Console.WriteLine("anyRefExpr evaluates to     0x{0:x8}", anyRefExpr.Compile()().EvalAddress(compilerState));
            Console.WriteLine("indexedRefExpr evaluates to 0x{0:x8}", indexedRefExpr.Compile()().EvalAddress(compilerState));
        }
    }
}
share|improve this answer
    
slighlty updated; I'll await a bit of feedback before expanding in unnecessary directions –  sehe Oct 5 '11 at 21:19
    
Thanks for taking the time to write such an extensive post. I think your solution is in the right direction, but some key points are not clear to me or missing: 1) I want to evaluate symbols (your EvalAddress()) later, when I evaluate the whole function. This shouldn't be hard, just passing the State into the function. 2) I want to keep the tree so that I can walk it with an expression tree visitor and print my own string representation of each of the custom classes. Try this for example: 10 + ref1 + 20 + ref2, how would that work? –  Virtlink Oct 6 '11 at 0:05
    
@Virtlink: Quick responses 1) indeed, you'll always have program state during the opcode emission stage; I opted to pass it in (KISS) but you might use 'singleton' and/or IoC. 2) The code already does that (only compiling the trees in order to evaluate them). Simply keep with the Expression<> trees for as long as possible. On printing: my code already does that (see ToString). If you wanted to more advanced/flexible transformations (optimization, annotation whatnot) you should go for a Visitor pattern (use Visitor + Builder to perform an AST to AST transformations, e.g.) –  sehe Oct 6 '11 at 8:16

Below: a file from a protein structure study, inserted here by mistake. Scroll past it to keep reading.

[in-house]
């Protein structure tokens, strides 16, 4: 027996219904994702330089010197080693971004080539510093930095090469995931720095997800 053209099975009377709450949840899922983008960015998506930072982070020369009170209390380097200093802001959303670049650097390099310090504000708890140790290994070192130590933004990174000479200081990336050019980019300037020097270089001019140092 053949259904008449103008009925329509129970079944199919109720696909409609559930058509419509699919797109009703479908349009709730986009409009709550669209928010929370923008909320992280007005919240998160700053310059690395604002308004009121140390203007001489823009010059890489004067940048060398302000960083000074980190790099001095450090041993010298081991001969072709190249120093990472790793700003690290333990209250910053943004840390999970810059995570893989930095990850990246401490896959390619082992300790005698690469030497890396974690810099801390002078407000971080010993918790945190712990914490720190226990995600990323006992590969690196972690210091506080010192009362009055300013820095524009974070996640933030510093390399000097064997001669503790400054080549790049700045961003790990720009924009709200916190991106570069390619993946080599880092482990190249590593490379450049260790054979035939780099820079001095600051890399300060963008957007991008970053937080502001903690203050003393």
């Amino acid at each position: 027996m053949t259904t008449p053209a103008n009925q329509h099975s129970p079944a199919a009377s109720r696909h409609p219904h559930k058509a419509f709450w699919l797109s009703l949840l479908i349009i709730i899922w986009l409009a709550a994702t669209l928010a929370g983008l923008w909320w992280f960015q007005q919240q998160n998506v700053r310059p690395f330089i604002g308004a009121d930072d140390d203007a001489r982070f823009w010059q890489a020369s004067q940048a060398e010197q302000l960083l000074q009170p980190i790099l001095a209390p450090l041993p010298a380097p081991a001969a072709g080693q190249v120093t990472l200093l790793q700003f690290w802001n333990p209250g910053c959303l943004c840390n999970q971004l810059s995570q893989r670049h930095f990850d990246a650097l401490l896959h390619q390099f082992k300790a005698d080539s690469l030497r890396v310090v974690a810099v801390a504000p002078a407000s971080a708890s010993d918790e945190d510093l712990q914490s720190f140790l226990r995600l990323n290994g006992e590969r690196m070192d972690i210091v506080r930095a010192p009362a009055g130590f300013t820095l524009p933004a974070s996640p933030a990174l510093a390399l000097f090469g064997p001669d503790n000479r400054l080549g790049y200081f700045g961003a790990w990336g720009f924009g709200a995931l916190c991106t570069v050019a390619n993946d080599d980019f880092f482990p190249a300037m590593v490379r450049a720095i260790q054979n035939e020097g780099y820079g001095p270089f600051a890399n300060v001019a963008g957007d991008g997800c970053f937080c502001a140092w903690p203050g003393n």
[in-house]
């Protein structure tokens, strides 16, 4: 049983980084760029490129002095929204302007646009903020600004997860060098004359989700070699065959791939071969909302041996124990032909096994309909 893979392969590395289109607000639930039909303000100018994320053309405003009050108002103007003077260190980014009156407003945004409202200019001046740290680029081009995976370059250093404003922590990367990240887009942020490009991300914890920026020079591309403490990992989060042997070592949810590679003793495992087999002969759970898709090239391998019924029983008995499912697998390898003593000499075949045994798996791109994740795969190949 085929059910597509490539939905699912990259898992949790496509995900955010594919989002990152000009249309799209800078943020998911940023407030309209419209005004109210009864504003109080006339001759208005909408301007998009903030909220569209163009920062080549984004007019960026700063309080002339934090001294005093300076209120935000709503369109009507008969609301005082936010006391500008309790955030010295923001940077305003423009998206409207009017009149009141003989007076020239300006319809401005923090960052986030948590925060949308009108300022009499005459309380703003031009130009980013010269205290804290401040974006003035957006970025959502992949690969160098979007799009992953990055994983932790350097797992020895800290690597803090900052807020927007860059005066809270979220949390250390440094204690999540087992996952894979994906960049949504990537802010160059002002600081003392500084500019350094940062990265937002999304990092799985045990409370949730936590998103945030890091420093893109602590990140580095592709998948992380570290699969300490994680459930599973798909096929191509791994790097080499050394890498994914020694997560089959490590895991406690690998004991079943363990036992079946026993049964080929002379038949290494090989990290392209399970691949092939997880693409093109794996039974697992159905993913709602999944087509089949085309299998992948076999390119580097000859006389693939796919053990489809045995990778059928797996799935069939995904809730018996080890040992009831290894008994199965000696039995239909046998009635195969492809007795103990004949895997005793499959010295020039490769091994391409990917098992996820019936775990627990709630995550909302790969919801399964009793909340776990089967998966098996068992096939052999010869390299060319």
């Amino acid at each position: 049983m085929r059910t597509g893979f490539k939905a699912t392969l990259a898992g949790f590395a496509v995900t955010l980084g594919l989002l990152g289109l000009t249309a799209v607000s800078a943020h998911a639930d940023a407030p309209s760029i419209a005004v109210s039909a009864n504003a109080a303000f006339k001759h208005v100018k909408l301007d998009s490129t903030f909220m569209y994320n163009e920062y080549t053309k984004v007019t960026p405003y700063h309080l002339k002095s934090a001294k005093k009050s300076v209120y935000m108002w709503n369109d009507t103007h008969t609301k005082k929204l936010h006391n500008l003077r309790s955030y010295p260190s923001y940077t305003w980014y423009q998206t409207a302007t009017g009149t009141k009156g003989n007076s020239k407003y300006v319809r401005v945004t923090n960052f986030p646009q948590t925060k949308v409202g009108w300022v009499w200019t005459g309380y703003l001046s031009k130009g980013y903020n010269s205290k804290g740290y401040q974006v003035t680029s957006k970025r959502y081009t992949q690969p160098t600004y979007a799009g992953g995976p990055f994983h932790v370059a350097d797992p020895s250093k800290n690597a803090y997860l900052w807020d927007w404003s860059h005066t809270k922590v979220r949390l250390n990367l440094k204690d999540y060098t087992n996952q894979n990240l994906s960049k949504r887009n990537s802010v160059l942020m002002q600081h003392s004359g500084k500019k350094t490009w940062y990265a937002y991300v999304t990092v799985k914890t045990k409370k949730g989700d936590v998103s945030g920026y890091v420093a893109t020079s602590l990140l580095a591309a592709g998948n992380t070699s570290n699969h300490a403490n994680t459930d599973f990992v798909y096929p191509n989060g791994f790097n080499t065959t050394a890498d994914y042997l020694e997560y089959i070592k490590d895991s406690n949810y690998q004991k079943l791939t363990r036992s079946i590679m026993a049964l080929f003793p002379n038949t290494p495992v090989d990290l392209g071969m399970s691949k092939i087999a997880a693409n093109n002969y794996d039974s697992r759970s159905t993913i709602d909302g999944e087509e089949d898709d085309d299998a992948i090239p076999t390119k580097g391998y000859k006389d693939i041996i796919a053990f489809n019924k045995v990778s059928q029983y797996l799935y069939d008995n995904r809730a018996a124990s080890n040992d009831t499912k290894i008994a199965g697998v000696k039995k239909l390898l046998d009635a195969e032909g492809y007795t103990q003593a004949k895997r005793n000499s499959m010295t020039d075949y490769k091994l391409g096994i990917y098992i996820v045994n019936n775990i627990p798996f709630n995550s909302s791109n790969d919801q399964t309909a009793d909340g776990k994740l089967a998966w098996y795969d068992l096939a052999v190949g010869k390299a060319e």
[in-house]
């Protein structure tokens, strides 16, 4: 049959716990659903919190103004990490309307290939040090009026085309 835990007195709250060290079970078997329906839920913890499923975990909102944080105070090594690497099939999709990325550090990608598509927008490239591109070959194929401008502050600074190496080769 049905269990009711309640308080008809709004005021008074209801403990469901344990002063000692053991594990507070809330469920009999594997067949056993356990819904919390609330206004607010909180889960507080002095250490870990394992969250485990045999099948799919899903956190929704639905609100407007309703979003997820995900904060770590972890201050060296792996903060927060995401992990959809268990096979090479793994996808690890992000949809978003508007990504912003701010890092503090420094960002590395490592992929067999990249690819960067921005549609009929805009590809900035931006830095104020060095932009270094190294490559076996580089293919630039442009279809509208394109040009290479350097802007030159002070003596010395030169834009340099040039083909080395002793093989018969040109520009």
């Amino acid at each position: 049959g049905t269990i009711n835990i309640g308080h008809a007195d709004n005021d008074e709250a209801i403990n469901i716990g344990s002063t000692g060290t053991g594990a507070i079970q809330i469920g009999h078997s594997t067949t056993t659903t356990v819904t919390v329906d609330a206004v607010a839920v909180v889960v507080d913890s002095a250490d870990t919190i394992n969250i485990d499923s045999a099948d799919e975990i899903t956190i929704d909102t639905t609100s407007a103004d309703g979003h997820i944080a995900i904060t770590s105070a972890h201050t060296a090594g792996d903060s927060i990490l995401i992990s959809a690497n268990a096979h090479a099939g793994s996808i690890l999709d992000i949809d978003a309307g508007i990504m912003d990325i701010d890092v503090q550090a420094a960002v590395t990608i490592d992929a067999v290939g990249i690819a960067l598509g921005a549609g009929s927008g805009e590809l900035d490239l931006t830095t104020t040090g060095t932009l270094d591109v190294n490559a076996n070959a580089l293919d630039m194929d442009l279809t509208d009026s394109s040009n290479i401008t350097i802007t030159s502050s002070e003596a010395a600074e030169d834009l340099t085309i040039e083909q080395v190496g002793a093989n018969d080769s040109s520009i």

You are implementing a two phase (pass?) assembler? The purpose of a two pass assembler is to handle forward references (e.g., symbol that are undefined when first encountered).

Then you pretty much don't need to build an expression tree.

In phase (pass 1), you parse the source text (by any means you like: ad hoc parser, recursive descent, parser generator) and collect values of symbols (in particular, the relative values of labels with respect to the code or data section in which they are contained. If you encounter an expression, you attempt to evaluate it using on-the-fly expression evalution, typically involving a push down stack for subexpressions, and producing a final result. If you encounter a symbol whose value is undefined, you propagate the undefinedess as the expression result. If the assembly operator/command needs the expression value to define a symbol (eg., X EQU A+2) or to determine offsets into a code/data section (e.g, DS X+23), then the value must be defined or the assembler throws an error. This allows ORG A+B-C to work. Other assembly operators that don't need the value during pass one simply ignore the undefined result (e.g., LOAD ABC doesn't care what ABC is, but can determine the length of the LOAD instruction).